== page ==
The idea that something is free, that we can do something with no consequences, is always appealing to the people who want to spend the money or the beneficiaries of it. It seems very unlikely to me, that we’ve discovered a magical way to say, double the size of our economy and that’s simply by spending money.
— Russ Roberts

Russ Roberts is a fellow at Stanford University's Hoover Institution and the host of the podcast, EconTalk. He's also starred in two rap videos about John Maynard Keynes and F.A. Hayek, and is the author of several books, including most recently, How Adam Smith Can Change Your Life: An Unexpected Guide to Human Nature and Happiness. 

In this interview, Chuck Marohn and Russ Roberts discuss the political appeal of infrastructure spending vs. the economics perspective. They also talk about how to ensure a good return on investment and how to focus on smaller-scale projects.

This interview is part of our ongoing conversation on federal infrastructure spending.

LISTEN TO THE PODCAST:

+ Podcast Transcript

Chuck Marohn: This campaign season, our leading political candidates have indicated that they want to make some game-changing investments in infrastructure. In a nation that seems deeply divided on so many fundamental issues, the need for large infrastructure investments is seemingly the one place that we have a broad consensus. At 'Strong Towns,' we understand that America's approach to growth and development is bankrupting our cities. This begs the question: if we're committed to spending more money on infrastructure at the federal level, how do we do it in a way that actually makes us better off? To explore that, today we're honored to be joined by a returning guest Russ Roberts. He's a fellow at Stanford University's Hoover Institution and most of you know him as well, as the host of the podcast 'Econ Talk.'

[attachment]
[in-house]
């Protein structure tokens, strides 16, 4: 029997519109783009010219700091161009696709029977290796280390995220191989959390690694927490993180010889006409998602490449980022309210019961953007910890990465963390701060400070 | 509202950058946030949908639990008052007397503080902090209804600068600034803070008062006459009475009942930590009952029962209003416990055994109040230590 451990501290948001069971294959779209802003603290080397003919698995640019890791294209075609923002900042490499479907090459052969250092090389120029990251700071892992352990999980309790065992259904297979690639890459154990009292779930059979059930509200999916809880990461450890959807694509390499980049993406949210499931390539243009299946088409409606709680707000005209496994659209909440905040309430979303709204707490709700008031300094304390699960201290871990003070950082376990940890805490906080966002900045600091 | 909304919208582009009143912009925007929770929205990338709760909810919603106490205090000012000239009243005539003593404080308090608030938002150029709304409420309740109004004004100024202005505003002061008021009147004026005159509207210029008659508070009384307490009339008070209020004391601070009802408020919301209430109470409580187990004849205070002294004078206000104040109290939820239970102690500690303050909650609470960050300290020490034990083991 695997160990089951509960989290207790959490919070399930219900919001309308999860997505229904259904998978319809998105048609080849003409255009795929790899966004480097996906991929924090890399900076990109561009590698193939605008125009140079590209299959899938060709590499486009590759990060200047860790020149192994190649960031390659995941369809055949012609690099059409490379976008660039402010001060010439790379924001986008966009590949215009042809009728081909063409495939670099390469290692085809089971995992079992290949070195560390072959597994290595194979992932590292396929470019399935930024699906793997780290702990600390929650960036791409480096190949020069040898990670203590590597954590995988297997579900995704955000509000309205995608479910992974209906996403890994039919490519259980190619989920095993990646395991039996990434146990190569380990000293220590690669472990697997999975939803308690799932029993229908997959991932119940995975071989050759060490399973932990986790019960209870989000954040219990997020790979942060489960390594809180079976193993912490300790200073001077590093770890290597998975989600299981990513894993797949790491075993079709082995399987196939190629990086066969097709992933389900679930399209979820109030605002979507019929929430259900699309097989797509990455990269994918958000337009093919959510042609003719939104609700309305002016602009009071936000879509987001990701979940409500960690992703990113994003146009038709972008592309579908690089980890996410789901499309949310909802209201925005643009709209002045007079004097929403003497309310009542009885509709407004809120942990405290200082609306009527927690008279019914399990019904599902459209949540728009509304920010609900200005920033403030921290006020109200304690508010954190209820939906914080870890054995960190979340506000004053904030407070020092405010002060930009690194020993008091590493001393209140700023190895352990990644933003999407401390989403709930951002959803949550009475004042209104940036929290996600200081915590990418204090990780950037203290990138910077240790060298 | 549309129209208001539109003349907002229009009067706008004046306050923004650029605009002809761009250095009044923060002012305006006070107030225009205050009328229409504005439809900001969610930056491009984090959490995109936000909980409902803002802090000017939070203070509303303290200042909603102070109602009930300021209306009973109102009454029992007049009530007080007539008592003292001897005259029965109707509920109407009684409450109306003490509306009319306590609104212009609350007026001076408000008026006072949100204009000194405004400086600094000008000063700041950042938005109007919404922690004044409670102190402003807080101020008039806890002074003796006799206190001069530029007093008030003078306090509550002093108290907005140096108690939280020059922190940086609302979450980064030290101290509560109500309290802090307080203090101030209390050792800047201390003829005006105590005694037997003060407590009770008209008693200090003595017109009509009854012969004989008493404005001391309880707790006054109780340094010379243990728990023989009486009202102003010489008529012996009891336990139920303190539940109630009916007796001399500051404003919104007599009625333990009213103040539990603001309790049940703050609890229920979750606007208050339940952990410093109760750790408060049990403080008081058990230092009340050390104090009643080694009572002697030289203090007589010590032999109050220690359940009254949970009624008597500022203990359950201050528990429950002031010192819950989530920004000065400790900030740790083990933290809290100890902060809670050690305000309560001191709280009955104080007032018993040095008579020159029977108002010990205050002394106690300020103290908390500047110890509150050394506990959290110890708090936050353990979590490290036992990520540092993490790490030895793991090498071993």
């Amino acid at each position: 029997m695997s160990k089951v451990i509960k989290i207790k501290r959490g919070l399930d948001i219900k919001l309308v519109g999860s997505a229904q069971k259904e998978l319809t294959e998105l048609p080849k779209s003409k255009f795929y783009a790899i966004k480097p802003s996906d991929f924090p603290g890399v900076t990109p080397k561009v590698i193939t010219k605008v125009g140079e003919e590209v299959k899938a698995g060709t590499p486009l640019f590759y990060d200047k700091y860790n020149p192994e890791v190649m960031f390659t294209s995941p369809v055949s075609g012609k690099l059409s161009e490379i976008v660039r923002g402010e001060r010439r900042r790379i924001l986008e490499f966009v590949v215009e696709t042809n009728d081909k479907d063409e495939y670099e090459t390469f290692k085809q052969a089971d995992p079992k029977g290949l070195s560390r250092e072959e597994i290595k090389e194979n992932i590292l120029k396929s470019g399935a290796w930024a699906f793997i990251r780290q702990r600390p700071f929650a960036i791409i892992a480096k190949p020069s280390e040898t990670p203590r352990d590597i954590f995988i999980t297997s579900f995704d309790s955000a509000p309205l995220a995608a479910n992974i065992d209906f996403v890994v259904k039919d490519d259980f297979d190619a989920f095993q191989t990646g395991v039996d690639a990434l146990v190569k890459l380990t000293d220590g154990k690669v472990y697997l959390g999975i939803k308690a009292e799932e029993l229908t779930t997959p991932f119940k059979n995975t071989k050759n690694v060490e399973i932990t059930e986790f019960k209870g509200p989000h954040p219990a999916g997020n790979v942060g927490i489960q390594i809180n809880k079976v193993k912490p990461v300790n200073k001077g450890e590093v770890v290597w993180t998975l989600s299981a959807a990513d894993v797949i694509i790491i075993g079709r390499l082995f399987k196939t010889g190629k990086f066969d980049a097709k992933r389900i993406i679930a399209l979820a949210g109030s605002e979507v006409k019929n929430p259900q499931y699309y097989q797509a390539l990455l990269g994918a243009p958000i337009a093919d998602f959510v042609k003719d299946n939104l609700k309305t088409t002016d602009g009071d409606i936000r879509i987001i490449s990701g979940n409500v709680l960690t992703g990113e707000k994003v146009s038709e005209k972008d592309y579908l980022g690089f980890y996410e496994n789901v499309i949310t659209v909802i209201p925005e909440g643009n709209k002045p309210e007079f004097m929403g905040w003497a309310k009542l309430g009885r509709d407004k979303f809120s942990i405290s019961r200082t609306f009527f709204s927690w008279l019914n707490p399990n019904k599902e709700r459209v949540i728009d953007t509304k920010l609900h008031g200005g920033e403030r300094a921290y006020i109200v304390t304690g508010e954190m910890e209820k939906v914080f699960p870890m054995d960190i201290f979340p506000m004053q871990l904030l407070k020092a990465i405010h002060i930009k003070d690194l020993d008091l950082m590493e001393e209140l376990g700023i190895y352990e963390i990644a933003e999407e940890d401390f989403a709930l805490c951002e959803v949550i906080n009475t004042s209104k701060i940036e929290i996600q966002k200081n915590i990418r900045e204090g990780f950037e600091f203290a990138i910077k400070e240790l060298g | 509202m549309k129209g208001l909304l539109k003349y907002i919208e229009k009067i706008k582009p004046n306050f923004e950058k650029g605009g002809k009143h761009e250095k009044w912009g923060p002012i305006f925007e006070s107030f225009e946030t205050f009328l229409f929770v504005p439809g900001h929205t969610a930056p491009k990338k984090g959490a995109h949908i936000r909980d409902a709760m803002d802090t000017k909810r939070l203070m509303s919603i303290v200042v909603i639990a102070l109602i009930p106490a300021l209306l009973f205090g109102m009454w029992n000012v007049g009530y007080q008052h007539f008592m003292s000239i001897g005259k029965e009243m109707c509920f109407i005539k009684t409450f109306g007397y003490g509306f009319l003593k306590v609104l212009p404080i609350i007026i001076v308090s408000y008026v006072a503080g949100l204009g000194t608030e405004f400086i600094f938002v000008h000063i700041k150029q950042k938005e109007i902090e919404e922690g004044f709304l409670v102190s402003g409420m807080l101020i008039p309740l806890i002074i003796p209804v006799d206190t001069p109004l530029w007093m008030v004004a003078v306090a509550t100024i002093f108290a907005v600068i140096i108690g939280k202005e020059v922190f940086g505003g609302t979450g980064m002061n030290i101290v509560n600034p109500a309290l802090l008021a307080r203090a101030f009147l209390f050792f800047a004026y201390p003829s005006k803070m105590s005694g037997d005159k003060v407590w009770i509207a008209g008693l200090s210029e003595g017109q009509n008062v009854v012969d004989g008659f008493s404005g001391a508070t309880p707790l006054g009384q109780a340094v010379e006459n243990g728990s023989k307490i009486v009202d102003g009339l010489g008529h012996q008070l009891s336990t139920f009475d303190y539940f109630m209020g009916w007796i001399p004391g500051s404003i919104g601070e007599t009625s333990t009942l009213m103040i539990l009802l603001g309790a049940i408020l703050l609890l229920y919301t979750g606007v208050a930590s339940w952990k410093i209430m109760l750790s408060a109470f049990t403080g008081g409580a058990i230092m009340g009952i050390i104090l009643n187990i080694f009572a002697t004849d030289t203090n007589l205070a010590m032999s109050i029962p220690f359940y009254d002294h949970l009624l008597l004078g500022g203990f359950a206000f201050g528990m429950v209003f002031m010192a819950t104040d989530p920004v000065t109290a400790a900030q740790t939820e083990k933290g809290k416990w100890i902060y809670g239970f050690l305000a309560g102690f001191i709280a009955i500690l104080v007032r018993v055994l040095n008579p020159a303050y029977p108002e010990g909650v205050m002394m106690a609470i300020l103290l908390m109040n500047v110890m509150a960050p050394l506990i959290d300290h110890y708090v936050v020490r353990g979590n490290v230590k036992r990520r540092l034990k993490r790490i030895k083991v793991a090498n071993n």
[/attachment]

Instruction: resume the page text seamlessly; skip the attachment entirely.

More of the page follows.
Russ, welcome back to 'Strong Towns.'

Russ Roberts: Great to be with you, Chuck.

Chuck Marohn: The presidential candidates are recommending a large surge in infrastructure spending. I'd like to get your immediate reaction to that idea.

Russ Roberts: I think you want to distinguish between the political appeal of infrastructure spending and the, what I would call the economics perspective. Certainly, the general public views infrastructure as something akin to health apple pie. Who's against it? Infrastructure? That's like ... Being in favor of infrastructure is like saying, "I want to build up my core when I work out." It's like a foundation of the whole economy and our whole country. Of course we need roads, bridges, and tunnels. Of course we need physical health.

Infrastructure, I think, taps in to that primal appeal when politicians talk about it. I think that's the reason that the candidates of both major parties this year, happen to be pretty gung-ho on it. Economists don't tend to be gung-ho on any one thing. We tend to ask the question: how much do we have and what's the value of a little bit more, relative to other things?

There are a lot of things we like. Infrastructure is very important. There are many other things we like. The question is: is the bang worth the buck? That's where the economics's perspective can be very different from the political one. Even within that economics's perspective, there's some differenceS of opinion.

Chuck Marohn: I've read enough Paul Krugman and actually saw an article from Larry Summers a couple weeks ago, talking about the infrastructure spending today as a no-brainer. Economically, this is a absolute no-brainer. I have got questions, myself. Either I'm not grasping something they're saying or they're saying something different than what I'm understanding. Can you give the best spin on why an economist of the Krugman or Larry Summers mindset would say this kind of spending economically is a no-brainer?

Russ Roberts: I think they make a couple arguments and I want to say up front, that I'm skeptical of these arguments. I want to try to give them the best case I think they would make, which is the following: Interest rates are at historically low levels, which means that borrowing money is very cheap. Long term projects, seem on the surface to be very attractive. Of course infrastructure tends to be long-term projects. Bridges, tunnels, roads, high-speed trains, airport construction, et cetera. If we're going to to those kinds of projects, if we need those kind of projects, this would be a good time to do it because the interest rates are low and the cost of borrowing is low. That's that first point they would make.